Credit: google images
HOW I GOT STARTED
Where I once lived I had a beautiful grape-vine that gave me enough grapes every year to make forty bottles of wine. The house was old, and I assume the vine was too. It was huge, grew on the east side of the house, and got no sunshine until noon. Not ideal conditions for growing grapes, but somehow it did. I neither fertilized it nor watered it, figuring that it was so deep it probably found all the goodies it needed.
When I moved, I despaired of ever finding a vine like it so I decided to take cuttings, and see if I could grow some duplicates. Here's how it's done.
WHEN TO HARVEST CUTTINGS
Before harvesting, it's important that your vine is dormant. That will depend on where in the country you live. I was in the north then, so dormant meant January.
You will need some rooting compound, and a few small pots filled with good potting soil, or you can put several in one larger pot.
Look for some good healthy branches from last years growth. You'll need branches that are about the thickness of those yellow lead pencils the kids use at school.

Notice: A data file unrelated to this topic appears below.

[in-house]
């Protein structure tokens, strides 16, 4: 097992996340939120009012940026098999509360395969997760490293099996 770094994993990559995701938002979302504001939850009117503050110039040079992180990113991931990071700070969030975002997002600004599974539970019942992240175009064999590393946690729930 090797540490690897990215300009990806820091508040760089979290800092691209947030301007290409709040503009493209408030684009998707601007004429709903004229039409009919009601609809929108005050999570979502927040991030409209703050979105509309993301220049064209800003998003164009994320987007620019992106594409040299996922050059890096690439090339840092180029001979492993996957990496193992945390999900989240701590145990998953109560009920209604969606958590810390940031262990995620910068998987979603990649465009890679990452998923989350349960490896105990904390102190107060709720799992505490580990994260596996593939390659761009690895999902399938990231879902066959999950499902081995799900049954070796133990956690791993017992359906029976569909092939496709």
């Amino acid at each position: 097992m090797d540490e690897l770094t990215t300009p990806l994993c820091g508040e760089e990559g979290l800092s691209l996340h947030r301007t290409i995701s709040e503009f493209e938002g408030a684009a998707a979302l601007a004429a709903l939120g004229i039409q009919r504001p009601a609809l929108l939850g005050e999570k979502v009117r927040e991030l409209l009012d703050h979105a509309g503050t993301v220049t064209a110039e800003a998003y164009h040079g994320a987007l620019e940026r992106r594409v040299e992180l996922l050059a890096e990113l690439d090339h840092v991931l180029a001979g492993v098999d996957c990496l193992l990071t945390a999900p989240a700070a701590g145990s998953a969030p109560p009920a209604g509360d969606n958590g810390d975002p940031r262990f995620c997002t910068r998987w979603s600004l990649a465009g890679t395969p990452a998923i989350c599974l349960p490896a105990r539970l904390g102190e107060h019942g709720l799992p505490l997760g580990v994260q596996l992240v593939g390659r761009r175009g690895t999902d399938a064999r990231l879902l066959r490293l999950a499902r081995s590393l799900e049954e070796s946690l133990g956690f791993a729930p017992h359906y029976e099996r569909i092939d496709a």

Cut through one of these branches and look at the place you have cut. Use a sharp knife, or an exacto knife to take your cuttings. If the inside of the cut branch is hollow, try another branch. If you look at the cross-section of a useful branch, it should be solid, and a nice light greenish color.
You must have branches that are from twelve to fourteen inches long, and contain four or more healthy, but dormant, buds.
Dip each branch into a bowl of tepid water, then into the rooting compound. Push it deeply into the potting soil, and water.
CARING FOR YOUR CUTTINGS
The soil around the cuttings must be kept moist, so check it daily. Keep your pots in a warm protected location, by a window, or better still, in the greenhouse, if you have one.
Watch for sprouts, but remember that the sprouts will appear and will become several inches long, before your vines have taken route. The soil must still be kept damp, but never soaked.
By the time spring comes, your shoots will be green and healthy. Now is the time to put them outdoors, but just in the sunny warm part of the day. Bring them in at night.
Harden the vines off by leaving them out for longer and longer periods. When your vines are fully hardened, plant them in their permanent home, on the south side of your home.
Grapes like warm sun, and rich well-drained soil. During the growing season, they will need plenty of water and some good fertilizer, but only for the first two years. A 10-10-10 fertilizer is perfect. Once mature, grapes don't need a lot of food.
This is a great project to do with your children. It teaches them where their food (and wine) comes from, and also that when you need or want something, you don't always need money to pay for it.
My grapes are doing well, but it will be a long time before I can count on a harvest like the one produced by my old friend in the north.Credit: google images